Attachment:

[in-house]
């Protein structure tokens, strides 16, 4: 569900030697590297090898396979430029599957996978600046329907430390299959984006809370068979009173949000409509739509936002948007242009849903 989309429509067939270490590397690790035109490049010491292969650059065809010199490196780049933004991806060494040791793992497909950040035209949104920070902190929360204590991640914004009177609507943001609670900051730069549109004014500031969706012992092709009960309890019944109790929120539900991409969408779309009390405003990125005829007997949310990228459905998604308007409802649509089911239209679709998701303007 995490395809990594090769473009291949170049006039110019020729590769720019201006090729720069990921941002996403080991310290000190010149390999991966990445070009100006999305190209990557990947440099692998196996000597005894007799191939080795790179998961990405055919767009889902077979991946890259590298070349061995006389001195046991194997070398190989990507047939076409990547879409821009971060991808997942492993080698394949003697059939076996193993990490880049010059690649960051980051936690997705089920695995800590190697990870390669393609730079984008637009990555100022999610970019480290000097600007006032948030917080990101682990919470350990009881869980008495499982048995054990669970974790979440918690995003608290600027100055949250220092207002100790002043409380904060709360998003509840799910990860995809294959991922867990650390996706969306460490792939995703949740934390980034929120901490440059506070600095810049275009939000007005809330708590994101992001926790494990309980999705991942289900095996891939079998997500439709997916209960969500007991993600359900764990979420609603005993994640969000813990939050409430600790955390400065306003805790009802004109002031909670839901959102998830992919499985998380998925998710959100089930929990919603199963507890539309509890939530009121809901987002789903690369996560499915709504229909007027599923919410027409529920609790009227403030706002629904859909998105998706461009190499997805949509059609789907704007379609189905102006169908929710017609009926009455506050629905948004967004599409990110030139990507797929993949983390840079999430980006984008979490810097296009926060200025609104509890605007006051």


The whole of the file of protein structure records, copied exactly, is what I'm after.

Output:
[in-house]
């Protein structure tokens, strides 16, 4: 569900030697590297090898396979430029599957996978600046329907430390299959984006809370068979009173949000409509739509936002948007242009849903 989309429509067939270490590397690790035109490049010491292969650059065809010199490196780049933004991806060494040791793992497909950040035209949104920070902190929360204590991640914004009177609507943001609670900051730069549109004014500031969706012992092709009960309890019944109790929120539900991409969408779309009390405003990125005829007997949310990228459905998604308007409802649509089911239209679709998701303007 995490395809990594090769473009291949170049006039110019020729590769720019201006090729720069990921941002996403080991310290000190010149390999991966990445070009100006999305190209990557990947440099692998196996000597005894007799191939080795790179998961990405055919767009889902077979991946890259590298070349061995006389001195046991194997070398190989990507047939076409990547879409821009971060991808997942492993080698394949003697059939076996193993990490880049010059690649960051980051936690997705089920695995800590190697990870390669393609730079984008637009990555100022999610970019480290000097600007006032948030917080990101682990919470350990009881869980008495499982048995054990669970974790979440918690995003608290600027100055949250220092207002100790002043409380904060709360998003509840799910990860995809294959991922867990650390996706969306460490792939995703949740934390980034929120901490440059506070600095810049275009939000007005809330708590994101992001926790494990309980999705991942289900095996891939079998997500439709997916209960969500007991993600359900764990979420609603005993994640969000813990939050409430600790955390400065306003805790009802004109002031909670839901959102998830992919499985998380998925998710959100089930929990919603199963507890539309509890939530009121809901987002789903690369996560499915709504229909007027599923919410027409529920609790009227403030706002629904859909998105998706461009190499997805949509059609789907704007379609189905102006169908929710017609009926009455506050629905948004967004599409990110030139990507797929993949983390840079999430980006984008979490810097296009926060200025609104509890605007006051």